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Gas Vs. Electric Water Heaters: Which One is Right for You?

Technological innovations along with consumers’ heightened sense of environmental impact and economic efficiency have driven many people to reconsider the basics of household water heating. Gas and electric water heaters are the primary choices when considering heating technology, and each comes with its benefits and negatives. But of these two options, is one better than the other? And which is the right choice for you and your family? 

Att WM Buffington, we have got you covered with an unbiased analysis of these types of heating systems, so that you can make an informed decision if a new water heater installation is in your future.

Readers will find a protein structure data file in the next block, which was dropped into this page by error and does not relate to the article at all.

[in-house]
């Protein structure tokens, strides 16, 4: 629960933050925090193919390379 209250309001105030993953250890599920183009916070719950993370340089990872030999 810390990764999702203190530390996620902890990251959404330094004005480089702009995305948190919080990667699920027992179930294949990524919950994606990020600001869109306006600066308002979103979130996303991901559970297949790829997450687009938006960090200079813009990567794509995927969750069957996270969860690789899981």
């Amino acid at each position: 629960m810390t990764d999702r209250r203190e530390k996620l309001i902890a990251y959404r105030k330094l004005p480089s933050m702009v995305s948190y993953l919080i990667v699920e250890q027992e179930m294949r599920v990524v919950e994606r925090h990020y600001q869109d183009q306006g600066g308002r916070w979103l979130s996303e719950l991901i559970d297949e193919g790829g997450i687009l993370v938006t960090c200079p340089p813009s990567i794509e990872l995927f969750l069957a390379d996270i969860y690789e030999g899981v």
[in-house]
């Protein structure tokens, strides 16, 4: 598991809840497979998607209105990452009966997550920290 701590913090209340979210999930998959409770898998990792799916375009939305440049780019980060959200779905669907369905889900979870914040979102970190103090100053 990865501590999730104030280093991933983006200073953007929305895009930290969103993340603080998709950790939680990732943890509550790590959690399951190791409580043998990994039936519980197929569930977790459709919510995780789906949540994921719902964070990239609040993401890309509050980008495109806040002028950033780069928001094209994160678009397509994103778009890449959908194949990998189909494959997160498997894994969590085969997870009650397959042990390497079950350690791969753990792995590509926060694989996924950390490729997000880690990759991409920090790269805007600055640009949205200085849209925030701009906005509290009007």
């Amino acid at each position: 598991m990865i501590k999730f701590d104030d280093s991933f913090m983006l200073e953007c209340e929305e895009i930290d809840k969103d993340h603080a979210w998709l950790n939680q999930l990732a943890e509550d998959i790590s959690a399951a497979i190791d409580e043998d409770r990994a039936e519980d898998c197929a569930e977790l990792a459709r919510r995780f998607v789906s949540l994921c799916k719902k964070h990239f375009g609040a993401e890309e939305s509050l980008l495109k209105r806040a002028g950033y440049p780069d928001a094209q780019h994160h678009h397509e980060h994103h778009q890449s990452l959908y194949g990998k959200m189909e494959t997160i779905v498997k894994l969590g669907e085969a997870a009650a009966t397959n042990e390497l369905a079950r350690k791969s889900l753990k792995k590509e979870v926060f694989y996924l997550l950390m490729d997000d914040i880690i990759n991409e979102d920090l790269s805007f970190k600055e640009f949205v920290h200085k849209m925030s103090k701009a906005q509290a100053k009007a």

Making the Right Decision

Choosing between two water heating solutions may seem insignificant when compared with everything else you’re faced with in daily life, but it is far more important than you may expect. Selecting the correct heating system for your needs will help you save money so that your finances are better directed to things that matter most, while also helping to reduce your carbon footprint and even increase the comfort and safety of your living environment. 

Choosing a less-than-ideal water heating system can lead to higher costs or less safety and comfort. To make the best decision possible, it’s important to consider your personal situation and measure it against the pros and cons of each heating system. Is your priority safety? Do you live in a region where quick heat is important? How much does potential carbon emission matter to you? 

Consider some of these personal requirements while reading our breakdown below. 

Gas Water Heaters